I was coaching two of my favorite Italian students last week and we discovered that to sound more American they had to use more breath while they were speaking — more than they use normally for both Italian and English. The same thing happened earlier today with a student who hails from both Jamaica and the UK — more use of the breath and BINGO he sounded more like someone from the east coast and less like a guy from the East End.
The key here is NOT breathiness, (though Marilyn Monroe made us famous for that), but more breath to support more tone going through the language. I like to say, “Give it more juice” or “Dig into the language,” especially when you’re talking about those buzzy consonants like M, N and Z. Finish the ends of the words. When in doubt, take a deeper breath and finish the end of each word in a sentence — you’ll feel a difference in energy, more alive and visceral. The key is to utilize the body (the ribs expanding, the abs supporting) WITH the voice through the words.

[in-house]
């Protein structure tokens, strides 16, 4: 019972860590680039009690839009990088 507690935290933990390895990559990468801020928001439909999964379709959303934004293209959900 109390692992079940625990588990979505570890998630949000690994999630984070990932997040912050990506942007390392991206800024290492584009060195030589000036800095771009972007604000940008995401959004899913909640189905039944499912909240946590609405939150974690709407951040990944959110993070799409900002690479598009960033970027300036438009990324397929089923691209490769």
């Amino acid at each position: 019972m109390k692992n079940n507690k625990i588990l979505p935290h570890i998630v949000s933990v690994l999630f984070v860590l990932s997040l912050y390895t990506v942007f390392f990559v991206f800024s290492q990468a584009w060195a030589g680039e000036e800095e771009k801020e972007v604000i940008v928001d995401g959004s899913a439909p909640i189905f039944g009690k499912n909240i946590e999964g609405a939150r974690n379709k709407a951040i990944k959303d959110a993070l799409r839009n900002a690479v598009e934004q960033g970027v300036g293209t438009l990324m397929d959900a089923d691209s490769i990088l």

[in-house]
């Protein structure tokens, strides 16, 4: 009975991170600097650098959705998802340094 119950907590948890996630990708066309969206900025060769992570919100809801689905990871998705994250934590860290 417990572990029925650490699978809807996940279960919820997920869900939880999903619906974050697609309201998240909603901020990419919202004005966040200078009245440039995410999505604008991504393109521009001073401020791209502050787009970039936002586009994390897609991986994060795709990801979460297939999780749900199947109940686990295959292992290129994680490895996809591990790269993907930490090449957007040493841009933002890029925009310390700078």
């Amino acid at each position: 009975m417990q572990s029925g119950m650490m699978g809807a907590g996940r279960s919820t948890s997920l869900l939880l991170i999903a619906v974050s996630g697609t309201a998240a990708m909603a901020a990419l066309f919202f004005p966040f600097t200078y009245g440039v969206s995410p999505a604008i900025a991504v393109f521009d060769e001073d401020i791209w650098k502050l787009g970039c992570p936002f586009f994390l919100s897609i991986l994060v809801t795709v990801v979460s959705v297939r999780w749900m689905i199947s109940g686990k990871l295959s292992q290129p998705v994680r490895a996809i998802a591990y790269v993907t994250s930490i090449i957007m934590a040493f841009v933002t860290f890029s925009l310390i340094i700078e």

Beware, it does NOT mean to clench your jaw or tense your muscles in the face/neck/torso – NO! We must use the breath without tensing up.
Many people around the world are taught that to speak “American” you have to “hold everything back” or “in the back of your mouth or throat” or “do nothing” and it’s just plain NOT helpful — especially if you’re an actor and you NEED to use your voice and speech to tell a story.
I won’t argue with you if you say you can show me Americans who don’t open their mouths, don’t breathe and don’t really live in the language. You’d have a point, but not a job! As an actor you need to be able to be clear and dig in so we get the thread of the story — even if you’re cast as the First Officer and you have one line — you gotta be clear!